One thing I found rather interesting … around here it’s known as Mad Dog Skullcap. That’s because a strong infusion is a folk remedy for rabies. Although I’ll usually put a folk remedy to the test, this I’m not sure I’d want to try (or have a reason to in the first place)!

Extrapolating from its sedative/calming properties, Scullcap is a useful addition to spells for promoting peace & harmony. It can also be used to ensure fidelity or to attract love. I’ve got some in a dream pillow that will be in place until the situation around here improves.

So far all my efforts are working – I haven’t kicked any cats or broken any china.

Pretty, Useful Calendula

In 2008, the International Herb Society named Calendula Calendula officinalis its Herb of the Year. Otherwise known as “pot marigold” (because it is easily grown in pots), do not confuse this herb with the decorative marigolds often found in gardens, which are of the Tagetes genus.  Calendula, besides being a really pretty flower has a great many uses. (It really is pretty – seeds from the same packet will generate blooms anywhere from a pale yellow to a bright, deep orange.)

The use of Calendula goes back to the ancient Egyptians. In the early 1600’s, it was reported that many grocers carried dried Calendula petals by the barrel-full because the Dutch used it extensively in winter broths for various purposes. During World War II, an English woman gave over her entire garden to growing Calendula which was then sent to France to be used to heal wounds.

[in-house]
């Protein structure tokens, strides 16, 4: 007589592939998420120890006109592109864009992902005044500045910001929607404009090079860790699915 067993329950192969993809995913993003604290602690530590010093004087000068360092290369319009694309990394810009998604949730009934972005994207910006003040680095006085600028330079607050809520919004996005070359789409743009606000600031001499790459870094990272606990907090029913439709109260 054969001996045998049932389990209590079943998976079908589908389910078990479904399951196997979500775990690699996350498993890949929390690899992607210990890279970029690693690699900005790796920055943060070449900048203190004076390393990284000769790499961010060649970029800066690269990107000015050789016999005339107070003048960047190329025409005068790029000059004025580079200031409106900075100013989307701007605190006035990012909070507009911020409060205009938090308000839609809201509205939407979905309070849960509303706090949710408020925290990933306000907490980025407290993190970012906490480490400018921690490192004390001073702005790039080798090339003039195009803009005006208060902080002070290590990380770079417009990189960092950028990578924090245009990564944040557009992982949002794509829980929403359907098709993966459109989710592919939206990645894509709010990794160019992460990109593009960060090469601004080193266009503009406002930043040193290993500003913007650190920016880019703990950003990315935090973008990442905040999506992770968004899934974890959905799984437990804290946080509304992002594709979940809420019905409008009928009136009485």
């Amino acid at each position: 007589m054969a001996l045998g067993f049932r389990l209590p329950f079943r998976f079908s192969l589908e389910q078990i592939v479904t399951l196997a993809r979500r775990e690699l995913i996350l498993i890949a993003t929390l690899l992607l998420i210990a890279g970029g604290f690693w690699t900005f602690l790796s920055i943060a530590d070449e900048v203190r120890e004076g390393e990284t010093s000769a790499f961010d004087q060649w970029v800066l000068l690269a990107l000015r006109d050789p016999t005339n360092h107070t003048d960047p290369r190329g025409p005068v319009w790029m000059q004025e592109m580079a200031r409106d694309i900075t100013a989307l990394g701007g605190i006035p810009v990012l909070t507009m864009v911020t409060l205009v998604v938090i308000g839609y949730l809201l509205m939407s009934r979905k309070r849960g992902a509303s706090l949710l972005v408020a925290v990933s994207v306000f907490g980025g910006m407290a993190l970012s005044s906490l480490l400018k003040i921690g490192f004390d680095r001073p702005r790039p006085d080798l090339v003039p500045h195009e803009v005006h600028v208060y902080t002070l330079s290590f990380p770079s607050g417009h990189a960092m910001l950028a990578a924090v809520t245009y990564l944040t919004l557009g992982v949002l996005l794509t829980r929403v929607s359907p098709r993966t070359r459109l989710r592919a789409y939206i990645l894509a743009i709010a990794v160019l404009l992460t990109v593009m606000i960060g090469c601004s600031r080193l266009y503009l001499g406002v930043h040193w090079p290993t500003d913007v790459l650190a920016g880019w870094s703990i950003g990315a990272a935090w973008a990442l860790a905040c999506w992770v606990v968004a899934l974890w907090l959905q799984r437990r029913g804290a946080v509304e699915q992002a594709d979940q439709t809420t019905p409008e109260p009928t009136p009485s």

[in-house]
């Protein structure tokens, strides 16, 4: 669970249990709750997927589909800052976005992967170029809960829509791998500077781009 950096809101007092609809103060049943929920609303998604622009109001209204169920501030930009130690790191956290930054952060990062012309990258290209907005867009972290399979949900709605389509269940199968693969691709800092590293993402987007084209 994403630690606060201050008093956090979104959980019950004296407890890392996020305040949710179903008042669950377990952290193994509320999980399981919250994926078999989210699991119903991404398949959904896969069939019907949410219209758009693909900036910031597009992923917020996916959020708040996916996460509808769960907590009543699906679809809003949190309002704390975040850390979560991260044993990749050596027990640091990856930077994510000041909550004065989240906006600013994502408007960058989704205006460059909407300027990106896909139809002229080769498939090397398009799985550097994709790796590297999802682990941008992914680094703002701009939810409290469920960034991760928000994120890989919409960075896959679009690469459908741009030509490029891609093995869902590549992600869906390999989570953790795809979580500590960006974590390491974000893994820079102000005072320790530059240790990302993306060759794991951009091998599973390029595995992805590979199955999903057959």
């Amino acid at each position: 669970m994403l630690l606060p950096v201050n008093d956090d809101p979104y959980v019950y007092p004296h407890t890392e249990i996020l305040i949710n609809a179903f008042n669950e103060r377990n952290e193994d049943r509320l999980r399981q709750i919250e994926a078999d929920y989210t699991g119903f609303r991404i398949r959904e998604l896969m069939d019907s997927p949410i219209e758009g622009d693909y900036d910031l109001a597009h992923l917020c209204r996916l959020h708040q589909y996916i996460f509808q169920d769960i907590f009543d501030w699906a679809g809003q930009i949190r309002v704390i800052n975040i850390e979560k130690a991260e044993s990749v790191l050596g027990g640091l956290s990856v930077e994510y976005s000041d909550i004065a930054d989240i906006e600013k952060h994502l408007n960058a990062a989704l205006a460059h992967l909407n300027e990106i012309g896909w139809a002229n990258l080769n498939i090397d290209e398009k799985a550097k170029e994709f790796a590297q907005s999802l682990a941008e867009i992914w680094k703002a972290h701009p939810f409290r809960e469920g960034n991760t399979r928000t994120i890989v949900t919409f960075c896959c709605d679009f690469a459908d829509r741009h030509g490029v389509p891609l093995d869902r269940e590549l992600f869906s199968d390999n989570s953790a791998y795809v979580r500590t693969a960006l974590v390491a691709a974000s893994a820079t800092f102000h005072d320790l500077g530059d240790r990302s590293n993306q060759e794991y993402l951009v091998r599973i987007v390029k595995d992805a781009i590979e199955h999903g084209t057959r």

It is anti-inflammatory, astringent and antimicrobial, and is great for healing wounds, cuts, scrapes, rashes, bee stings, burns and bruises. It is mild enough that it can be used on babies (to heal diaper rash) and is now extensively used in creams for stretch marks. Because of its anti-inflammatory and antimicrobial properties, a gargle of Calendula extract can be used for sores in the mouth and other inflammations of the mouth and throat. It also contains large amounts of iodine, manganese and carotene, all of which help regenerate skin cells.

Being the klutz that I am, Calendula salve is never very far from me. I even carry a little lip pot of it in my purse. It comes in handy after I’ve had a wrestling match with a friend’s kitten. I can tell you that it helps heal scratches fast! However, because it does regenerate skin quickly, you never want to use it when there’s infection present. It will heal the skin over the infection.

Another caution: Calendula is a member of the Asteraceae family (plants with daisy-like blooms). This is the same family as Ragweed, so if you have a Ragweed allergy, use Calendula with caution. You might just be allergic to it as well.